THE Federal Government has warned that any university or other tertiary institutions caught conducting the post Unified Tertiary Matriculation Examination (post-UTME) in violation of its earlier directive will face appropriate sanctions.
Minister of Education, Mallam Adamu Adamu, issued the threat on Monday, against the backdrop of reports that some institutions had defied the government’s ban on the post-UTME and have gone ahead to conduct the test.
It was gathered that some institutions had also advertised in the media in preparation for the conduct of the exercise.
But Adamu said those who had already advertised for the conduct of the post-UTME under any guise should stop the exercise immediately, as “any university caught conducting post-UTME will face appropriate sanctions.”
He added that if any tertiary institution had already conducted post-UTME, ‘‘such an exercise stands annulled and money taken from such candidates must be refunded immediately.’’
He has accordingly directed the National Universities Commission (NUC) and appropriate departments in the ministry to communicate this directive to relevant agencies and institutions to ensure strict compliance.
Deputy Director, Press and Public Relations, Mr Ben Bem Goong, in a statement, confirmed that the minister reiterated the ban on post-UTME conducted by tertiary institutions for admission into universities and other higher institutions of learning in the country.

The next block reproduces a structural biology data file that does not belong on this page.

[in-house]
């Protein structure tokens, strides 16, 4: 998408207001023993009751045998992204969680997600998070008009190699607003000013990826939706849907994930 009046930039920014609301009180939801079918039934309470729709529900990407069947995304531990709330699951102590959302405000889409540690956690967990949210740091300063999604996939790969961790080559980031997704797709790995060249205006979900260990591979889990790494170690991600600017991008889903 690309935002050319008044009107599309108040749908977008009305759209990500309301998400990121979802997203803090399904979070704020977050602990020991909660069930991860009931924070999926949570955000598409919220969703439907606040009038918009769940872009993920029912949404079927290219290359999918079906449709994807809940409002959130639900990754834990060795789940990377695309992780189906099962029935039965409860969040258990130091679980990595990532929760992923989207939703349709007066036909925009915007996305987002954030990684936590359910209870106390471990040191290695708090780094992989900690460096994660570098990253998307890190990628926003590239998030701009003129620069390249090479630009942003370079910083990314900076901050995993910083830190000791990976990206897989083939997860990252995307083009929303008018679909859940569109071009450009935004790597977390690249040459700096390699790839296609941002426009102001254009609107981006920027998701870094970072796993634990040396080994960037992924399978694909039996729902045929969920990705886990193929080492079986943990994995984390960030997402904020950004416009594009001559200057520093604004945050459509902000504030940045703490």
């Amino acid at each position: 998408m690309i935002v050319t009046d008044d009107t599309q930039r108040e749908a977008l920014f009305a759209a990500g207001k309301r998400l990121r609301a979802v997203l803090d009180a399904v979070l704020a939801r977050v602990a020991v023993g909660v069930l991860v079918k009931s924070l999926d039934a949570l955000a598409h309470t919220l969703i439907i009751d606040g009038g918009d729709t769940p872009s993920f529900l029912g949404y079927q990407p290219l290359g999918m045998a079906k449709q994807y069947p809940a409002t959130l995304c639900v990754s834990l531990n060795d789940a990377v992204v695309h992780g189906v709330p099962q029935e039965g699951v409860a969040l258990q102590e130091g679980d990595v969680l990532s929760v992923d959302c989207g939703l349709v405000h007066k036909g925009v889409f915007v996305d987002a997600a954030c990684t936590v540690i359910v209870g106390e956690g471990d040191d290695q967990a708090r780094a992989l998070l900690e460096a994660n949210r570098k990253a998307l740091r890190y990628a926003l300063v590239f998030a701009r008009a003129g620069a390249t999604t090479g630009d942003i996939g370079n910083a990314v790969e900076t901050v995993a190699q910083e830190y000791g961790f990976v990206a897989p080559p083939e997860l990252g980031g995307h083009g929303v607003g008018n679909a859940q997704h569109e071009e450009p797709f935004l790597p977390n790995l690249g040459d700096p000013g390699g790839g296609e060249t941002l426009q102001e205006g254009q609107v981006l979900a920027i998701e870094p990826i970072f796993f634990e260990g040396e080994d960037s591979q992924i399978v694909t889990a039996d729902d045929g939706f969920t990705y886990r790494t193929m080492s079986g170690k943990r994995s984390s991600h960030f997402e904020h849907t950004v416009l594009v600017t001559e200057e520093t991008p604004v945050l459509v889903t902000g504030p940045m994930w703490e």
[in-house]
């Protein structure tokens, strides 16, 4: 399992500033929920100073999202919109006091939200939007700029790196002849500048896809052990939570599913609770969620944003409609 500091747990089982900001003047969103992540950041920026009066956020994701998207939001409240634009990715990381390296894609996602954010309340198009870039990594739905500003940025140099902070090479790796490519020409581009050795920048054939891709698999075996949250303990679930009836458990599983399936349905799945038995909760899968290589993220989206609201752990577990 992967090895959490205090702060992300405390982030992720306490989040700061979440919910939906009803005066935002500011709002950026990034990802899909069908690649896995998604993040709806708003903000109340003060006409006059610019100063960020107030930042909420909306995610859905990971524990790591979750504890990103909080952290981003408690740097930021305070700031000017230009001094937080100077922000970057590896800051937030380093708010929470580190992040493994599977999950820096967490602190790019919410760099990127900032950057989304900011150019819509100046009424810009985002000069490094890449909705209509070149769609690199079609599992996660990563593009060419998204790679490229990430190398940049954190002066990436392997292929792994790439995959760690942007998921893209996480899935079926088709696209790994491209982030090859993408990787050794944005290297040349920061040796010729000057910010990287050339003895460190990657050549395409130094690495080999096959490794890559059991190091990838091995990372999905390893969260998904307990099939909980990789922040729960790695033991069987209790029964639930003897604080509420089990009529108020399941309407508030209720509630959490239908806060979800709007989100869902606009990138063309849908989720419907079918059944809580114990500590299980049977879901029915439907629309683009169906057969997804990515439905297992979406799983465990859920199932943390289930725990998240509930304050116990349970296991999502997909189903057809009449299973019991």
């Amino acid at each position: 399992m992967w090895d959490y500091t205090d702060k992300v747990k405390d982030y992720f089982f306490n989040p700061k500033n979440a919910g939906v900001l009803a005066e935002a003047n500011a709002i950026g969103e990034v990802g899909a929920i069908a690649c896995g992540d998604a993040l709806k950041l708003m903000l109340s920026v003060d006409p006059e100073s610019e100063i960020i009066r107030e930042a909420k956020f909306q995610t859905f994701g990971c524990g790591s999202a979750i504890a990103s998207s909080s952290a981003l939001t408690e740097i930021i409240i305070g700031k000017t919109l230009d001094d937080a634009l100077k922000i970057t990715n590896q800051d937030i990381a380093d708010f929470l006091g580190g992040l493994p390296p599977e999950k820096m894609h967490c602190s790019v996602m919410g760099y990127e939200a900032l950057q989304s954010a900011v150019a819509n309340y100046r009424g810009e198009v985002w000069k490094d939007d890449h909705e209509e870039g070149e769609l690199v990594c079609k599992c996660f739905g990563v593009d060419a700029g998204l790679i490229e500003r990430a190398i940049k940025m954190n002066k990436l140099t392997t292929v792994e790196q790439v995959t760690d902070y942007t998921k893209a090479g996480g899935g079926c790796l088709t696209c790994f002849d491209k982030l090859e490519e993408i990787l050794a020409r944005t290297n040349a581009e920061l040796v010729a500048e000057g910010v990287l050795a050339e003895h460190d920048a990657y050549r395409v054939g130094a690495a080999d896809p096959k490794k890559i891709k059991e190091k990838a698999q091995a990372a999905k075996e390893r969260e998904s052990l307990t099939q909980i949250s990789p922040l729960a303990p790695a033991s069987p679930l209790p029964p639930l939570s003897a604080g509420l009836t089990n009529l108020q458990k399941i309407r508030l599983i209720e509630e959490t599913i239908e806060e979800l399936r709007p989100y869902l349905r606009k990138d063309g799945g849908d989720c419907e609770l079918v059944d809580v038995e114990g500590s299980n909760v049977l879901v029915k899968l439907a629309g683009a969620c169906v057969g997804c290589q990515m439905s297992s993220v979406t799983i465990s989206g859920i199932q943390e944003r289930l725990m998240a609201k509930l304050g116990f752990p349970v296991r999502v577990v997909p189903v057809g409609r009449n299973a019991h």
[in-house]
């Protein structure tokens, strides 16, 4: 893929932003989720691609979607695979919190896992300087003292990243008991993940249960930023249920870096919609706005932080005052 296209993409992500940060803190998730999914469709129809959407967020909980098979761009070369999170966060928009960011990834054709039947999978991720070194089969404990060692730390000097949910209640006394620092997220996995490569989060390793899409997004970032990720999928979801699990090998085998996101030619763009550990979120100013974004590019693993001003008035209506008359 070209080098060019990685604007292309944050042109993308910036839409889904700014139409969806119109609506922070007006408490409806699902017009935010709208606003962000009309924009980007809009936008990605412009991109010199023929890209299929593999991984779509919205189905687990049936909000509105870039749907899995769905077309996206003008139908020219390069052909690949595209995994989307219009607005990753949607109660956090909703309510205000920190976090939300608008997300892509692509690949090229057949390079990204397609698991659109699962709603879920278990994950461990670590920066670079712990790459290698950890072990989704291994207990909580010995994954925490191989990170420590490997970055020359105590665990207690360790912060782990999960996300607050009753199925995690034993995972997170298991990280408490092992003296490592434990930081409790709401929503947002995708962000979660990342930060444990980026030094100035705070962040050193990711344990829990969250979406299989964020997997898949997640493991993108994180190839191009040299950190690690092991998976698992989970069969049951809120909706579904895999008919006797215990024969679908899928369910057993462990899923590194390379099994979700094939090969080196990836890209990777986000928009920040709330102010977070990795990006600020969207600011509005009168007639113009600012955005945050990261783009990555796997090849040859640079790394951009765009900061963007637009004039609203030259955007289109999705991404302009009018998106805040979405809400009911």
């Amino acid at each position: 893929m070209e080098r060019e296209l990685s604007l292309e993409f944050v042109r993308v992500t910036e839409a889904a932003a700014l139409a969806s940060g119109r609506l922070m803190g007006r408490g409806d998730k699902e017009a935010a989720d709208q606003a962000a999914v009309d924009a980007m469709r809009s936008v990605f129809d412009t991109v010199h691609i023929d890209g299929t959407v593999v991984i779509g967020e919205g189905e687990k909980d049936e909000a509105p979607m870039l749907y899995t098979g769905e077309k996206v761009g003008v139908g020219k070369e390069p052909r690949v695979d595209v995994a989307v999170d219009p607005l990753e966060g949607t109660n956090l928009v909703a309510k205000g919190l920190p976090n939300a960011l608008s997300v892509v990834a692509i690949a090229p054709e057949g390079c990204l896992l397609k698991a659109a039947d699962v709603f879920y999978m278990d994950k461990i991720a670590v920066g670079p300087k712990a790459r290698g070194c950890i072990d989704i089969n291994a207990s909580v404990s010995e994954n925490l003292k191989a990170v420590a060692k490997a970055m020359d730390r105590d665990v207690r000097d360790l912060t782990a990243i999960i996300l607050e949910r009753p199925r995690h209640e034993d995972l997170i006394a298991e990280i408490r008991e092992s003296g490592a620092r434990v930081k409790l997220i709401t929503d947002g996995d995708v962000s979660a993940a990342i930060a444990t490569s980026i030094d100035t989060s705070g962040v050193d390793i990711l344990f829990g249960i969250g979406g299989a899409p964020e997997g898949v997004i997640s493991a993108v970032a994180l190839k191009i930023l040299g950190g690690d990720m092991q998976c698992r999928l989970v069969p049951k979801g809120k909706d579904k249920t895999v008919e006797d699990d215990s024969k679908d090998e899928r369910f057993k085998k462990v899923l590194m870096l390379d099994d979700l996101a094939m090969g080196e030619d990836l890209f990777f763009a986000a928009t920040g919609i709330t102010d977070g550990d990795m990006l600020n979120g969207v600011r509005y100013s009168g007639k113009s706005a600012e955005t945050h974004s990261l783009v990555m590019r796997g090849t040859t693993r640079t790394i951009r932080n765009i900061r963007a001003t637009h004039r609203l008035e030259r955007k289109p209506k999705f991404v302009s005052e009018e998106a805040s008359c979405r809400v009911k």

Adamu said the ban was with immediate effect and that under no circumstance should any institution violate the directive.
He explained that although he had made this known earlier, the emphasis had become necessary in order to ensure that no stakeholder was left in doubt as to government’s position on the matter.
Affirming his position on the ban, the minister said the responsibility for admission into public tertiary institutions lied solely with the Joint Admissions and Matriculation Board (JAMB) and under no circumstance whatsoever should anybody or institution take over that responsibility by proxy.
He said: “For the avoidance of doubt, any educational institution after secondary education is regarded as a tertiary institution.
“Therefore, all tertiary institutions, polytechnics, colleges of education, universities or by whatever name it is called after secondary education must be subjected to admission through the JAMB.
“At the end of probationary admission by JAMB, the candidates can be cleared (screened) for final admission. For any institution with a shortfall in admission, such institution can revert to JAMB for supplementary admission.
“Clearing in this case (screening) entails only the verification of certificates of the candidates, JAMB scores and any other physical examination to ensure that such candidates are not cultists.
“After this, the candidates are qualified for matriculation. Such screening should be at no cost to the parents or students and should be done upon resumption in order to avoid unnecessary travels in search of admission.
Mallam Adamu decried the situation where final year students in secondary schools were subjected to too many examinations all in one year, describing it as traumatic, exploitative and absolutely unnecessary.
According to him, “mere admission into the university does not guarantee any student the award of a degree until such a student successfully goes through a minimum of eight examinations (for four-year courses) or 10 and 12 examinations (for five and six year courses), among other requirements.”
The minister wondered why any university would not be satisfied with examining a student for eight, 10 or 12 times for the award of a degree, but would rather sort to conducting entry examinations, adding that the universities were at liberty to expel any student who failed to meet up with the requirements of the award of any degree enrolled for.